If one doesn’t plan on preserving their wedding dress, this is a beautiful tradition. However, I felt having a visual sign of my parents’ marriage and their example was a beautiful tradition as well.

  2. Another beautiful tradition is this: the mother of a priest turns her wedding dress into an alb for him to wear at his first Mass he celebrates. I’m not sure if my mom kept her dress; it would be neat if she did and would do that when the day comes for me to become a priest.

    1. My mother took her wedding dress and had it converted into a chasuble which I wore for my first solemn Mass of Thanksgiving (and continue to wear on appropriate days). It is a treasure for me, and having shared this with my parishioners, they too find it very special.

  3. I love this idea, especially if you do not plan to hand it down, but you never really know if you would or not, and it would be a shame to cut up a lovely dress. My sister made her own dress and I believe she still has it, but her daughter bought a dress. I still have the dress I bought for myself (nothing special given my graduate student salary), but I would’ve loved to borrow my sister’s — however, she was in England raising her young children so she couldn’t come.

    But first things first, we must teach our daughters to sew!

  4. Maybe I’ll share this to my sister. It’s her wedding this July. I think she’s having problems already in her Wedding Gown. Hope this will help.

  5. Hmmmm…I have actually never heard of this tradition, but it sounds like a good one. I am engaged, and looking at many different things with planning my wedding. I know that I don’t want to spend a ton of money on a dress, and I also know that I probably won’t wear it just once (I was thinking of wearing it on every yearly wedding anniversary – that way the dress is still special but not just put away in a box). If anyone ever catches an episode of “Say Yes to the Dress” (I think it’s on TLC or Lifetime or something) – some that stuff on there is scary! Some people will pay $12,000 or more for a dress. Other people will have second and third wedding gowns for their 10 year and 20 year wedding anniversaries to renew their vows.

    @Andy – the tradition of the mother of a priest turning her wedding dress into an alb for him sounds pretty awesome!

  6. I did that very thing with my wedding gown. I had a train on my dress (not very long, actually), but the seamstress was able to make a baptismal gown with the material from the train and leave the rest of the gown in tact for potential future use. Both my children have now worn the same baptismal gown cut from my wedding gown. I find the tradition and the symbolism quite moving.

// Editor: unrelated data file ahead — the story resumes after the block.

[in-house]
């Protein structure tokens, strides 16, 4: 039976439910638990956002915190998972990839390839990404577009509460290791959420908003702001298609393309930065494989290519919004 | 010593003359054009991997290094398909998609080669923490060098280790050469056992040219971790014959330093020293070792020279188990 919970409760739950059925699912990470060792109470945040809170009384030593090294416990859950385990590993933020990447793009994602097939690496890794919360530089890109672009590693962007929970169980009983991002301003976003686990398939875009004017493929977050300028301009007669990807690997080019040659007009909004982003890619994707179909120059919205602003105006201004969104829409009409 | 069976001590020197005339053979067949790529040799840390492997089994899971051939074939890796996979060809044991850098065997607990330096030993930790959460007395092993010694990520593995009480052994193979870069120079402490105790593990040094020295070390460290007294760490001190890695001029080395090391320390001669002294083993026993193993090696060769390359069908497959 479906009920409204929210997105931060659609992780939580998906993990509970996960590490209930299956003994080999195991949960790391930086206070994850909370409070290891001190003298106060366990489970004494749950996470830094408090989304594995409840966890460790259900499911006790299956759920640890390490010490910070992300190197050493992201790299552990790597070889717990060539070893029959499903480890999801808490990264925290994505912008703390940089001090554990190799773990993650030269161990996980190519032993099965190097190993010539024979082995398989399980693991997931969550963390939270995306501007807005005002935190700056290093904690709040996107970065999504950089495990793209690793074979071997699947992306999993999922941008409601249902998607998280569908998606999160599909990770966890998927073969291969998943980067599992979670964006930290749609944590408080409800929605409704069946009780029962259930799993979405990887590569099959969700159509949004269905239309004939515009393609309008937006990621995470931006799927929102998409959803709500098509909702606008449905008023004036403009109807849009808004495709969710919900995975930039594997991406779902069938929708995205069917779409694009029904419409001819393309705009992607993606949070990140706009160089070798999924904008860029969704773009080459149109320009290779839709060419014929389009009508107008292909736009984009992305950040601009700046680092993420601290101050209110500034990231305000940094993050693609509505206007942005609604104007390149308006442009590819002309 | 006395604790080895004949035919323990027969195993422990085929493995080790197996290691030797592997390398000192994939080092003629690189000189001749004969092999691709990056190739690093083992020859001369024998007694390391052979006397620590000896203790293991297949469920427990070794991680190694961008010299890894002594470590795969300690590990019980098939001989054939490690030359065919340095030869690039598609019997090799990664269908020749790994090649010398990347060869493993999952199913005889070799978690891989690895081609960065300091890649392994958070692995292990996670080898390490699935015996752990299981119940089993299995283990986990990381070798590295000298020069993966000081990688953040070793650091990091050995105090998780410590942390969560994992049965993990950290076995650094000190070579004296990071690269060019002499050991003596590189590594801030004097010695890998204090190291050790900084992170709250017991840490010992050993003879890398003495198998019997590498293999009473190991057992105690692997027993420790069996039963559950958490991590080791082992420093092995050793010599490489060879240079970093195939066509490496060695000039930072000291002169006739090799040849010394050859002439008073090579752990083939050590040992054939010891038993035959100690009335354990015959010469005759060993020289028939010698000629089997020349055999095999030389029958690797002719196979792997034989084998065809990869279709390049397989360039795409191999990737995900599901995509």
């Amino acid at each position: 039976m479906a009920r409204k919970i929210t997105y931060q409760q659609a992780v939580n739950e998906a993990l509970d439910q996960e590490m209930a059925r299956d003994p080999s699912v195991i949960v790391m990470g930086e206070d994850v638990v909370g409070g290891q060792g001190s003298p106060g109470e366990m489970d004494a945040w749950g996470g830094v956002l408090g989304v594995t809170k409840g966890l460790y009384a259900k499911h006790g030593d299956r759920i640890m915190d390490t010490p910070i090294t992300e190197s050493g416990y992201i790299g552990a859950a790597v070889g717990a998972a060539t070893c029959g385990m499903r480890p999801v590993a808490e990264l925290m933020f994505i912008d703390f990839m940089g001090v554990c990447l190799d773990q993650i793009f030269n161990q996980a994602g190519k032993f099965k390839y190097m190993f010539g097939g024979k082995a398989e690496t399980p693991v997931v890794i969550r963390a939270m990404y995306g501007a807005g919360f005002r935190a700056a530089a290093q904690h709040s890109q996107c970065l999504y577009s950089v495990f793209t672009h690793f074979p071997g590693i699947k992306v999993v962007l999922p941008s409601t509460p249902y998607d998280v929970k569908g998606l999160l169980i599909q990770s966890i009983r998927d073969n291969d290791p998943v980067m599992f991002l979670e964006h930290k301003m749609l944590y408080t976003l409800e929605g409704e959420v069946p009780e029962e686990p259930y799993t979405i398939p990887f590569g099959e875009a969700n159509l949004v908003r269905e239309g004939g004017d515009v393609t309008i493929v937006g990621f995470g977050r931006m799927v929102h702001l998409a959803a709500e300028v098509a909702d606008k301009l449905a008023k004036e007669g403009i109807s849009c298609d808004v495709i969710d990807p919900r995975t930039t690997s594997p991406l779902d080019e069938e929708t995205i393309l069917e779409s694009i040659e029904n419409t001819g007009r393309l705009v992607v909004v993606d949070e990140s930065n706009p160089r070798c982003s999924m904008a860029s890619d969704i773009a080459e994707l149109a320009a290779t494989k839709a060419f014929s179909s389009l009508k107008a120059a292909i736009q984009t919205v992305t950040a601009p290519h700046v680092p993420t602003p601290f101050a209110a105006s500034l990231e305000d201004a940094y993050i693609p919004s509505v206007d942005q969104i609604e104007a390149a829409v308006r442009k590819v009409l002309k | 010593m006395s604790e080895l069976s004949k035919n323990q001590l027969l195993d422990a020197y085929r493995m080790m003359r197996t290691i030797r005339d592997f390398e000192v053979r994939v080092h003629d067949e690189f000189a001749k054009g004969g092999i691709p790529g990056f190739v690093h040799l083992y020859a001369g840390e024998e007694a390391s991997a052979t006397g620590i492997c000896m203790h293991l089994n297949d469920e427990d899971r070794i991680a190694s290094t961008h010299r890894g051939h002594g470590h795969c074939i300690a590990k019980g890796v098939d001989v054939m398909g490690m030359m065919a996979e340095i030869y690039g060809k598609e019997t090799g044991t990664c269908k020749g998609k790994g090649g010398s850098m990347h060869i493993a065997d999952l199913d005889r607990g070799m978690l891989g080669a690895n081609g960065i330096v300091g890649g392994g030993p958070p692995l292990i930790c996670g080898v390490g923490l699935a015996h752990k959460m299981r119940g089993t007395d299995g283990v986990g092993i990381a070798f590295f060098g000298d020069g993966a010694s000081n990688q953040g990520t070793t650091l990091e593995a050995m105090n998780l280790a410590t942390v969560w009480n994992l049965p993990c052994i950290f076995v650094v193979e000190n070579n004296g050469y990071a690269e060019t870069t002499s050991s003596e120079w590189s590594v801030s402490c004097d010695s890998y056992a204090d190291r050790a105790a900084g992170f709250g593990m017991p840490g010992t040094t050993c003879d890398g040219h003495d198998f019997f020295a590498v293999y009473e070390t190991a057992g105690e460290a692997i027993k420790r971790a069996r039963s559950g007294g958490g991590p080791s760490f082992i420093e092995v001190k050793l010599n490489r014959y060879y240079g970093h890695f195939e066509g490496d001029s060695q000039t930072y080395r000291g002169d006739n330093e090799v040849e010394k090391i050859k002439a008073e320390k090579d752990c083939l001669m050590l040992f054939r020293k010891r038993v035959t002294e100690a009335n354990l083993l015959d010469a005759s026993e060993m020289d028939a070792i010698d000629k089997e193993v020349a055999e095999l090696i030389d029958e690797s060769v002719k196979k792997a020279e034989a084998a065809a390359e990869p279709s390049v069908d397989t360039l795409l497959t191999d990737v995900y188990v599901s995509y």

7. In our family, a handmade baptismal gown of embroidered linen was passed down through three generations. It might make it to four, but all of us cousins want the gown for our own grandchildren and we grow further apart as we grow more numerous. A baptismal gown is easier to pass down through generations than a wedding gown. For one thing, a baby doesn’t care what he wears, as long as he’s able to fit into it.

    I love the idea of passing these symbols of the sacraments through generations of a family. It shows that the church continues.

  8. My Mom did this with her dress when we had our first child. She now uses it as the Baptismal gown for all of her grandchildren. A great little family tradition that unites two Sacraments in a beautiful and inter-generational way. Highly endorse this devotional practice coming out of the heart of the laity.

  9. When you asked us to pray that you should be bold I am sure that I am not the only who has done so; then and since.
    Seems quite bold to me and the women who have so far responded appear to have treated this with respect.
    And, with that said, I will now go downtown to Legislature (roughly equivalent to a State Capital building) to celebrate Canada’s birthday; while drinking nothing stronger than chocolate milk.

  10. Thank you for a video of MODEST gowns…just too much strapless stuff on the market these days. It’s ironic that a bridal shop has to advertise that they sell “modest” wedding dresses. Many of these are Mormon owned. No strapless in the temple!